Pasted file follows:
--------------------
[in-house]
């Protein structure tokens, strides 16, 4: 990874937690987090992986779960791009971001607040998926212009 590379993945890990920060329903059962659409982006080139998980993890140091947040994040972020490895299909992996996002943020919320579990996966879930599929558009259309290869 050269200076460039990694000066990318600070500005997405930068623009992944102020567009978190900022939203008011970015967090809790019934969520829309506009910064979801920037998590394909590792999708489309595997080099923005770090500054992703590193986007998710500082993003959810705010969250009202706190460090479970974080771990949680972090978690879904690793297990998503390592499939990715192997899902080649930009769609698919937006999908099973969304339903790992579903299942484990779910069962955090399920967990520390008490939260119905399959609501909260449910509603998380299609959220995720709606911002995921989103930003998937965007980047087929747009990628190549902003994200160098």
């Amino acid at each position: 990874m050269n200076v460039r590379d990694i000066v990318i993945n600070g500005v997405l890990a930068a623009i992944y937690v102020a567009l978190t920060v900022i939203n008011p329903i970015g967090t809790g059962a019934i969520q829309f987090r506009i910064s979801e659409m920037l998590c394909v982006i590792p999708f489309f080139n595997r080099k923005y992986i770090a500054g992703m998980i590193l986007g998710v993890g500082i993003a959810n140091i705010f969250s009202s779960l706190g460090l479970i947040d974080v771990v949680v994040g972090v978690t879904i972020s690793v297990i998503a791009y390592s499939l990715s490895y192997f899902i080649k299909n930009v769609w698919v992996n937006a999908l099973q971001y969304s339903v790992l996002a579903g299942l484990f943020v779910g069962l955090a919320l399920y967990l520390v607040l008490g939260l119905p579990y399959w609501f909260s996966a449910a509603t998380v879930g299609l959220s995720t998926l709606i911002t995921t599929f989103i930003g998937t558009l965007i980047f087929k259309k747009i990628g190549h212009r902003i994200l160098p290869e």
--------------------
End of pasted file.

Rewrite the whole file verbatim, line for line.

[in-house]
């Protein structure tokens, strides 16, 4: 990874937690987090992986779960791009971001607040998926212009 590379993945890990920060329903059962659409982006080139998980993890140091947040994040972020490895299909992996996002943020919320579990996966879930599929558009259309290869 050269200076460039990694000066990318600070500005997405930068623009992944102020567009978190900022939203008011970015967090809790019934969520829309506009910064979801920037998590394909590792999708489309595997080099923005770090500054992703590193986007998710500082993003959810705010969250009202706190460090479970974080771990949680972090978690879904690793297990998503390592499939990715192997899902080649930009769609698919937006999908099973969304339903790992579903299942484990779910069962955090399920967990520390008490939260119905399959609501909260449910509603998380299609959220995720709606911002995921989103930003998937965007980047087929747009990628190549902003994200160098």
């Amino acid at each position: 990874m050269n200076v460039r590379d990694i000066v990318i993945n600070g500005v997405l890990a930068a623009i992944y937690v102020a567009l978190t920060v900022i939203n008011p329903i970015g967090t809790g059962a019934i969520q829309f987090r506009i910064s979801e659409m920037l998590c394909v982006i590792p999708f489309f080139n595997r080099k923005y992986i770090a500054g992703m998980i590193l986007g998710v993890g500082i993003a959810n140091i705010f969250s009202s779960l706190g460090l479970i947040d974080v771990v949680v994040g972090v978690t879904i972020s690793v297990i998503a791009y390592s499939l990715s490895y192997f899902i080649k299909n930009v769609w698919v992996n937006a999908l099973q971001y969304s339903v790992l996002a579903g299942l484990f943020v779910g069962l955090a919320l399920y967990l520390v607040l008490g939260l119905p579990y399959w609501f909260s996966a449910a509603t998380v879930g299609l959220s995720t998926l709606i911002t995921t599929f989103i930003g998937t558009l965007i980047f087929k259309k747009i990628g190549h212009r902003i994200l160098p290869e």